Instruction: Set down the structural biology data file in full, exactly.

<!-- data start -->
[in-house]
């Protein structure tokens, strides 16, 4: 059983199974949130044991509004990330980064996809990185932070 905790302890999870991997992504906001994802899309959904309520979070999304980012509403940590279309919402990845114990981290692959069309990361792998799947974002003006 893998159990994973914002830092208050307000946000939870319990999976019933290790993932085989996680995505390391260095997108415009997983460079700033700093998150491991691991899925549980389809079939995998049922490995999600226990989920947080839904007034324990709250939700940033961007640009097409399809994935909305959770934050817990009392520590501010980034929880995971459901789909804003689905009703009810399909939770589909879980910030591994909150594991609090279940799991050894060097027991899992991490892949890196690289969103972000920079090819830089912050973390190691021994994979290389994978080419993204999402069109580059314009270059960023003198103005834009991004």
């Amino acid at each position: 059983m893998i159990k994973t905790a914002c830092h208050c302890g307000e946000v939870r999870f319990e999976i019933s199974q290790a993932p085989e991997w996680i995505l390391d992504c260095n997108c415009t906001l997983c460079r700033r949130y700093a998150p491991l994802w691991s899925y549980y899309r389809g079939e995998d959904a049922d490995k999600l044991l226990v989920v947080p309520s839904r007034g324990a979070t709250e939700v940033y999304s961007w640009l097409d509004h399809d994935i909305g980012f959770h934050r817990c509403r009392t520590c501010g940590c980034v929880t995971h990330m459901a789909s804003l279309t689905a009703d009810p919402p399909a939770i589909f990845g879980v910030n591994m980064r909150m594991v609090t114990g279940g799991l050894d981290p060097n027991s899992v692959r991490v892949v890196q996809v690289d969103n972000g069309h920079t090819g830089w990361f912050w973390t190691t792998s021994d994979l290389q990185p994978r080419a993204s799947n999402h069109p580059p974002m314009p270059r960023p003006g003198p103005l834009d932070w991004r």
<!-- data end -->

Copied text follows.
[in-house]
């Protein structure tokens, strides 16, 4: 059983199974949130044991509004990330980064996809990185932070 905790302890999870991997992504906001994802899309959904309520979070999304980012509403940590279309919402990845114990981290692959069309990361792998799947974002003006 893998159990994973914002830092208050307000946000939870319990999976019933290790993932085989996680995505390391260095997108415009997983460079700033700093998150491991691991899925549980389809079939995998049922490995999600226990989920947080839904007034324990709250939700940033961007640009097409399809994935909305959770934050817990009392520590501010980034929880995971459901789909804003689905009703009810399909939770589909879980910030591994909150594991609090279940799991050894060097027991899992991490892949890196690289969103972000920079090819830089912050973390190691021994994979290389994978080419993204999402069109580059314009270059960023003198103005834009991004």
């Amino acid at each position: 059983m893998i159990k994973t905790a914002c830092h208050c302890g307000e946000v939870r999870f319990e999976i019933s199974q290790a993932p085989e991997w996680i995505l390391d992504c260095n997108c415009t906001l997983c460079r700033r949130y700093a998150p491991l994802w691991s899925y549980y899309r389809g079939e995998d959904a049922d490995k999600l044991l226990v989920v947080p309520s839904r007034g324990a979070t709250e939700v940033y999304s961007w640009l097409d509004h399809d994935i909305g980012f959770h934050r817990c509403r009392t520590c501010g940590c980034v929880t995971h990330m459901a789909s804003l279309t689905a009703d009810p919402p399909a939770i589909f990845g879980v910030n591994m980064r909150m594991v609090t114990g279940g799991l050894d981290p060097n027991s899992v692959r991490v892949v890196q996809v690289d969103n972000g069309h920079t090819g830089w990361f912050w973390t190691t792998s021994d994979l290389q990185p994978r080419a993204s799947n999402h069109p580059p974002m314009p270059r960023p003006g003198p103005l834009d932070w991004r």